“Explore the notion of free will as an automaton without it.”

No idea what to expect from this one, or even what the medium might be. Let’s find out.

Justice Playthrough #24: MIDNIGHT ULTRA

I’m mildly nauseous, and I sincerely don’t know whether to blame this game or not.

Page 8, Game 17: MIDNIGHT ULTRA by Forward Instinct

And yet, I’m not pissed-off at this game.

I can’t say that I LIKED it, mind. This is a super-old-school FPS, with a kind of tripped-out acid Western feel. You’re on the road doing … something. Whatever it is, you’re gonna be murdering dudes. I accidentally skipped the part where the game let me know what was going on; I was trying to tell it to just go ahead to the next page of exposition, which it interpreted as “OKAY FINE WE’LL JUST SKIP THE WHOLE THING I GUESS GEEZ.” I respect that it’s going for a retro-cool vibe here. The problem is that it’s stylized to the point of incoherence. The default color palate is pink, black, and white, and basically NOTHING else. I had a hell of a time visually parsing what was on my screen at any given moment; I sincerely think I may have gotten a bit of motion sickness from the effort. (Or maybe dinner isn’t agreeing with me, who knows.)

Regardless. It’s hard to enjoy platformer puzzles when you can only kinda tell what is and is not the floor. Moving helps, a bit, but I was just as likely to find any given ledge by falling off of it.

There’s a palate-swap screen accessible from the main menu — but NOT the in-game menu. If you’d like to experiment and try to find something more visually intelligible, you’ll need to keep restarting the level to do it.

Actual gameplay is nothing special. It’s going for a bad-ass Doom feel, but Doom was WAY more exciting than this. The game is stingy with ammo, and it’s hard to tell on any given shot whether you missed or just didn’t do enough damage to drop the target. Melee is just weak, and equally hard to tell whether you’re doing anything or flailing wildly.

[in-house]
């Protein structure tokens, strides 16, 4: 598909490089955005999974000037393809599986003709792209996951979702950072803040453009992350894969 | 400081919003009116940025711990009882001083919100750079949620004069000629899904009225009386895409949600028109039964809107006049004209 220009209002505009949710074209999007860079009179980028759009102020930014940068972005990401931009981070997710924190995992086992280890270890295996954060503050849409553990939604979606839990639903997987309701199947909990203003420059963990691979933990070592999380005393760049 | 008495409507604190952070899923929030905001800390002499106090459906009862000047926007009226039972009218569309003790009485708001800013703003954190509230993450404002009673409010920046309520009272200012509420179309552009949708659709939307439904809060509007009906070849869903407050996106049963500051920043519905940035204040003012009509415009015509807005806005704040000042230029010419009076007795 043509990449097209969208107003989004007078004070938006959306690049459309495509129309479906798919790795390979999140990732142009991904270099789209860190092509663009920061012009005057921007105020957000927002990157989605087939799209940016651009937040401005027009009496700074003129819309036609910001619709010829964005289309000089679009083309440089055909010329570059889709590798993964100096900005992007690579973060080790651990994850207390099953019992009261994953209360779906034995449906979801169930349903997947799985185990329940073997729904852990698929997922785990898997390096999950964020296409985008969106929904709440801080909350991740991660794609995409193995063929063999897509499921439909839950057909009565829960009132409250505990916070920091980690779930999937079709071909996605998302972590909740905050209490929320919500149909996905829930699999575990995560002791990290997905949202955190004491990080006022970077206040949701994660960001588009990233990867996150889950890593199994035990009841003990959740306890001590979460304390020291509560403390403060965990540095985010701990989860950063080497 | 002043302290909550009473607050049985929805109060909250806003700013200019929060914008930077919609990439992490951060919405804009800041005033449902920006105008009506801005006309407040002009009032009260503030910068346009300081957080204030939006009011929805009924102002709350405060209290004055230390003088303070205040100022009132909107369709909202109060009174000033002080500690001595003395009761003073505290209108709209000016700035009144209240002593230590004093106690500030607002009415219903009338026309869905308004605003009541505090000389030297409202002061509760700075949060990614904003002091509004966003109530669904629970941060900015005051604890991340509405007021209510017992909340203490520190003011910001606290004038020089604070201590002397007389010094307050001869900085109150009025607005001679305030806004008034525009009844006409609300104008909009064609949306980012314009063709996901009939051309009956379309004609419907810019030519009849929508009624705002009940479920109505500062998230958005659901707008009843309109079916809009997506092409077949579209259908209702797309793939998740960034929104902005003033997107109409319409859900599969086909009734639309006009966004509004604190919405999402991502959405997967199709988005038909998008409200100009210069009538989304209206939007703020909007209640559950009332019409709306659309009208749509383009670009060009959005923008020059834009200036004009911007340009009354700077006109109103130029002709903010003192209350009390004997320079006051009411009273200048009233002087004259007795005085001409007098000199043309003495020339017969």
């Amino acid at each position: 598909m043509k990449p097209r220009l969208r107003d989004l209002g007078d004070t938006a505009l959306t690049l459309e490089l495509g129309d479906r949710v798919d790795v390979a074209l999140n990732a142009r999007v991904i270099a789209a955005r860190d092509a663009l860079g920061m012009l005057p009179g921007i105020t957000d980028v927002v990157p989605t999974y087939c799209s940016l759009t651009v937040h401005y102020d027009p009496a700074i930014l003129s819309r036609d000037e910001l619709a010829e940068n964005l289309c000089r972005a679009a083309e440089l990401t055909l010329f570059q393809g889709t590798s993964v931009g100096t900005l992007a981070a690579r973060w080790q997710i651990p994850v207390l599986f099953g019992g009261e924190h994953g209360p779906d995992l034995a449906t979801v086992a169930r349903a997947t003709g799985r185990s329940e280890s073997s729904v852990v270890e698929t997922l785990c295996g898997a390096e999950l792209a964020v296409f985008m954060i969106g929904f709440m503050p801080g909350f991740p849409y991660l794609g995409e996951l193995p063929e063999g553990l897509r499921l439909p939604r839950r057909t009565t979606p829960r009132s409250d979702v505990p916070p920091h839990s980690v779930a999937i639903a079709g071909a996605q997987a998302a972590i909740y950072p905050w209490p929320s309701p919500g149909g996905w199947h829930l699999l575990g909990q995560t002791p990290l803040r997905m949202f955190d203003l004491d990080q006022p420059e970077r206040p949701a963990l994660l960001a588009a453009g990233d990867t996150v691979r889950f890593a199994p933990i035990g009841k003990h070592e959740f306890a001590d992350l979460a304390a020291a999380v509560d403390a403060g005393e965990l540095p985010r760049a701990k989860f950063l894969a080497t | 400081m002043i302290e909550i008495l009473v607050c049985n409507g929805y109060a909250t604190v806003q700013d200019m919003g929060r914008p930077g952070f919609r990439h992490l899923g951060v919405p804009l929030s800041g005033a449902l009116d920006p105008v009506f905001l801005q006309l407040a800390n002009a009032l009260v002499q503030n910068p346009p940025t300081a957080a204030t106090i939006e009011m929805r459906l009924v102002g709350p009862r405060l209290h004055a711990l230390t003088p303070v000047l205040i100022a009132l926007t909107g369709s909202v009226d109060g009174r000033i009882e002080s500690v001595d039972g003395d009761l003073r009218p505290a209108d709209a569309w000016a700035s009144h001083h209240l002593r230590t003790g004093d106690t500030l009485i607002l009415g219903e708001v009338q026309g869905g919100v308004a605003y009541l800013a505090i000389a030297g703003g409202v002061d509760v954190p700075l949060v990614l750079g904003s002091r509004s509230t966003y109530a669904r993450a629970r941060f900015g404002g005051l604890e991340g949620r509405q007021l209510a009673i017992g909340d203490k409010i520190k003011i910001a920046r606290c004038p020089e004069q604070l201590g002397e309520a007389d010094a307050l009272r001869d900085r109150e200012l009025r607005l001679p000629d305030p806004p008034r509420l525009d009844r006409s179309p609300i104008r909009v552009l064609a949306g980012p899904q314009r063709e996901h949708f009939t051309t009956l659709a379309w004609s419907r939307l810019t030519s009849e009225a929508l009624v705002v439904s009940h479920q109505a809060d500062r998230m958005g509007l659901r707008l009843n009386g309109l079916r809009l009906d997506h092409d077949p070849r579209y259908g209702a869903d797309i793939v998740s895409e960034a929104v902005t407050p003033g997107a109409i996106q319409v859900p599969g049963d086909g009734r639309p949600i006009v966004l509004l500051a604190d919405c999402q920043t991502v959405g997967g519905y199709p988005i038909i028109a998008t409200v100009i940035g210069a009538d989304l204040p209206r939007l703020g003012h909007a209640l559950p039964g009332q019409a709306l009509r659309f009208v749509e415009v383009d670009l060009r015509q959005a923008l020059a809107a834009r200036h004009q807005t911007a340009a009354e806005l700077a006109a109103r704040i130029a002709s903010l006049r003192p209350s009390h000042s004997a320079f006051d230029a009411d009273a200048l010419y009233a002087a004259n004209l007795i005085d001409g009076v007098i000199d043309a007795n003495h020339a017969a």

You have your choice of guns — at the beginning of the level. Once the level begins, you have one gun and one melee weapon, and that’s it.

I appreciate that the dev was attempting something stylistically interesting, but the end result just isn’t fun.

Let’s try something else:

Page 53, Game 3: Tales from the Road by iforgotmybrain

“A SFW furry interactive fiction game”

Hey, furries! And safe-for-work, so I assume no fuckin’. Not that I’m judging, but hey, sexytimes games are a tough sell if you don’t share the author’s tastes. Why not. I’ll give it a try.

… tomorrow, I think. For right now, I need to go lie down for a bit.

Justice Playthrough #23: Master Spy

This is not my game. But this is dope as hell.

Page 5, Game 29: Master Spy by TURBOGUN

The stub description promised a “brutal precision platformer,” and by God that’s what it delivered. You’re a spy doing spy shit. You can jump around, activate your invisibility cloak, or even both! Unfortunately, you can’t quite jump as high or move as fast when your cloak is on. And that’s a problem, because you only have FRACTIONS of a second to make your jumps and grab the woozle that will allow you to move on to the next level.

The basic rhythm of this game is “Okay, I’mma jump there, decloak, run THERE, grab the woozle, jump up before that dog can get me and kick the cloak back on. Gonna want to wait for that guard to turn his back, that should maximize my time. And go N– no, wait, give it a second, and … NOW JUMP DECLOAK RUN JUMP SHIT MOTHERFUCKER DAMMIT DIDN’T GET MY CLOAK BACK ON GOT CAUGHT SHIT SHIT SHIT okay, let’s try this again….”

It’s brutal. It’s fiddly. It’s absolutely unforgiving. And if that’s your idea of a good time, you’re gonna have an absolute BLAST with this one.

My one complaint with this game is a complaint I’ve been making a lot lately: no fucking training level. That was forgivable for, say, Micro Mages; there wasn’t enough room on the cartridge it was simulating, and besides, the publisher went ahead and created an era-appropriate instruction manual available with the download.

But modern gamers expect modern games to teach them how to play; at this point, unless you’re going for a very specific kind of simulated experience, there’s just no excuse for anything else. Star Escape had no excuse, PALACE OF WOE had no excuse, and Spy Master has no excuse. I THINK I eventually managed to figure out what all the controls were and what tools were at my disposal, but because the game doesn’t bother with either a manual or a tutorial, I’m not at all confident. Is there a “sprint” function I could be using? I don’t think so, but it’d make dodging that one fucking dog a hell of a lot easier….

Even so. If tight-as-fuck platformer timing is your jam, this game was made for you. Go get some.

All right, what’s next?

Page 8, Game 17: MIDNIGHT ULTRA by Forward Instinct

“Blast your way through a neon-dripped, pixelated nightmare in this high-speed, high-thrills FPS set in the Southwest.”

Oh, yeah. That sounds like a hoot.